For this year’s Thailand trip, Finnair once again offered the best combination of travel time and ticket cost. The direct options from Oslo were overall more expensive than having a short stopover in Helsinki, and I really liked the idea of travelling in the Airbus A350 again, even though it had to happen in Economy this time, not Business class.
Check-in in Oslo happened at the Priority desk, due to my Finnair Silver status, but since I ended up behind some ski girl with a bunch of odd-shaped bags, so it took a bit of time. After she was done, I was through in just a few minutes, though. Finnair’s Silver tier gives you priority security too, even at OSL, so I was through that too in a very short amount of time.
A little side note: The day I was travelling was expected to be one of the busiest of the year at Oslo airport, so the airport advised people to arrive earlier than normal. I had completely forgotten about my Silver perks, so I arrived almost three hours before the scheduled departure.
Turned out that was a complete waste of my time, especially I had no lounge access either through Finnair or my newly acquired Priority Pass. Fortunately the new terminal at OSL is as comfortable to wait in as ever.
The first flight
The flight to Helsinki was around 25 minutes delayed, which the captain had no explanation for. He just noted that they arrived at OSL on time, and that the delay happened because of something in the turnaround process. The flight itself was about as plain as they get, with old fabric seats in an equally old Airbus A319. At least they serve a beverage.
The trek from the arrival gate through passport control and to the departure gate was a breeze, especially since I can use the automated gates with my Norwegian passport. Asian passports had to use a pretty long line for the manual gates.
The flight from Helsinki was also somewhat delayed, with boarding starting around the time we were first scheduled to depart. I had luckily logged onto the Finnair web check-in beforehand, as the system had placed me in a middle middle seat in the 3-3-3 configuration. Needless to say, I changed to an aisle seat on the left of the middle section.
The A350 and the seat
The first impression when you step into the A350 is that is an extremely bright an airy aircraft, even in the economy cabin, thanks to its large windows and northern lights-like lighting features. I think this is something I appreciated even more now that the awe of flying business class for the first time was not a factor.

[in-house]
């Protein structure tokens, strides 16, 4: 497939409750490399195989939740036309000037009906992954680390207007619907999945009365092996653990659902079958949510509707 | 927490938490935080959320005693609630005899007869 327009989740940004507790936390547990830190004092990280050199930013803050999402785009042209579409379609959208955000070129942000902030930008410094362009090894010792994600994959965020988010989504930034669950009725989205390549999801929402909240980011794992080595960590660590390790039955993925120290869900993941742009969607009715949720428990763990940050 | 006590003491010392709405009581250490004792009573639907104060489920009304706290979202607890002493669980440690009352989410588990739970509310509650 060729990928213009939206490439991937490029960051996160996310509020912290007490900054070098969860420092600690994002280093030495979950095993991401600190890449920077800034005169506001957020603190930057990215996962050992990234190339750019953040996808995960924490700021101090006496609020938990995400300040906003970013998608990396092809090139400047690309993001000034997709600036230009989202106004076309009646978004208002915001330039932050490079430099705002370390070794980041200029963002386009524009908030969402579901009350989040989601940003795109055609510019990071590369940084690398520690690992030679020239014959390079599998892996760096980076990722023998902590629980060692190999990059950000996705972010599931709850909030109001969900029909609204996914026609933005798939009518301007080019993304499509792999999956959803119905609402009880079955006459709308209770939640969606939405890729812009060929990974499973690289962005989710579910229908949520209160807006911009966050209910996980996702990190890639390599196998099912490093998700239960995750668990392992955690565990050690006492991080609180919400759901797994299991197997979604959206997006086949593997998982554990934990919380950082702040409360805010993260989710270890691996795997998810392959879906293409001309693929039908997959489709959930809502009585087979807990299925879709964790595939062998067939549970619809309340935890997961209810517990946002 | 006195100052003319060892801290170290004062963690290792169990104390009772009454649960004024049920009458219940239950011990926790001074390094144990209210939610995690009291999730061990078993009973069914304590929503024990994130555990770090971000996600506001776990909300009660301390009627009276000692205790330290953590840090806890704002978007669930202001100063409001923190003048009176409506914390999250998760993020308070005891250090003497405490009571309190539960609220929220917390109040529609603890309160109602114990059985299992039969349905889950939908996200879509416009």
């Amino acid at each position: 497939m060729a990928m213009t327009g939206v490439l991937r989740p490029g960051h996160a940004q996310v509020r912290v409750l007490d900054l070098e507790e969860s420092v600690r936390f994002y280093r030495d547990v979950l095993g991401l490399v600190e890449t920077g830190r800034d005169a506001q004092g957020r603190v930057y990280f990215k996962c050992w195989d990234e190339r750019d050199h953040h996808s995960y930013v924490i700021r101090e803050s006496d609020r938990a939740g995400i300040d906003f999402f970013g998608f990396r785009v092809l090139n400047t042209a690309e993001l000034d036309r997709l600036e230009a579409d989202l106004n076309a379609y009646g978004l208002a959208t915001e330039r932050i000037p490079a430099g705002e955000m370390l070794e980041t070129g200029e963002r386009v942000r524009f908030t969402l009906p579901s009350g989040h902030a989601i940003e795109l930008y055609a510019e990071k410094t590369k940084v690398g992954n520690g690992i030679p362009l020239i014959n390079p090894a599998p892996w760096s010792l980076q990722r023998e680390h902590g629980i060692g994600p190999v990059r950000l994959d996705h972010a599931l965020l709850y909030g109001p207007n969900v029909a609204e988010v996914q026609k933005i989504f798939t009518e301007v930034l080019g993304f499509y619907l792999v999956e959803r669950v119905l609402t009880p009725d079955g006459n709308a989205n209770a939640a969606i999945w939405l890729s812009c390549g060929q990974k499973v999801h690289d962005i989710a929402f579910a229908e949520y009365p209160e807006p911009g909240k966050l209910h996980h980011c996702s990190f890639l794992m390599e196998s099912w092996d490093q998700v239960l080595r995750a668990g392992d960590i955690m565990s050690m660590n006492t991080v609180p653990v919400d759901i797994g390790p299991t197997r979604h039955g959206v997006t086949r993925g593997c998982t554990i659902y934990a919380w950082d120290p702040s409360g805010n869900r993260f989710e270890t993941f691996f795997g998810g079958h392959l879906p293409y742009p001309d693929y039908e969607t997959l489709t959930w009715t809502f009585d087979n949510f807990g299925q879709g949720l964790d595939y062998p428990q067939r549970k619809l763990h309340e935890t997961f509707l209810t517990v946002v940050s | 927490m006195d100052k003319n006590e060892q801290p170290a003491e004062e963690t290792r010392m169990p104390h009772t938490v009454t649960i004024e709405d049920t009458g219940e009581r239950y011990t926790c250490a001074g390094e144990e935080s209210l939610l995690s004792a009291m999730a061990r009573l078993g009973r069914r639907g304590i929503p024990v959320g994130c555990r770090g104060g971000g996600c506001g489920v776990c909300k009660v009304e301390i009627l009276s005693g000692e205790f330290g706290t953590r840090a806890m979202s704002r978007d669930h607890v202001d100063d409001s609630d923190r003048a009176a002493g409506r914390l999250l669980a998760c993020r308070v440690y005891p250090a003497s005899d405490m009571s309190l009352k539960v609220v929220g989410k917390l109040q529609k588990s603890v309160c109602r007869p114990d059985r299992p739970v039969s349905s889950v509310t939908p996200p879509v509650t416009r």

The Finnair seats are fairly standard 18-inch wide economy seats with a pitch of 31 inches. The folding table is a very efficient use of the space, however, which makes it possible to fit both the IFE screen, the magazine pouch and the table without spending any legroom. This makes your personal space feel a little larger than in some older seats.
Be aware that the left middle seats have a little box, presumably for the entertainment system, underneath the seat in front, which reduces the legroom slightly. It might be a better choice to choose the right middle seat, especially if you’re travelling with a carry-on that needs to be stowed under the seat in front.
In the seat I found a pillow, a blanket and a pair of cheap in-ear headphones, not very different from the ones on SAS the other day. The staff announced that there were some seats available in Economy Comfort for a fee of 85 euros, but when a few passengers close to my seat inquired, it turned out that only middle seats were free, so they declined.
There’s wifi onboard Finnair’s A350, which is free for one hour for Business class passengers and Finnair’s Platinum tier members. Access for the full flight otherwise costs 20 euros, which isn’t a horrible price, but still enough for me not to pay.
The flight and meal service
After a little while we were in the air, around half an hour delayed. Once again the captain had no explanation for the delay. Nevertheless, my love for the A350 continued as we rose towards the clouds, as it is noticeably quieter than a lot of other longhaul aircraft I have been on before, at least from my seat in the rear economy cabin.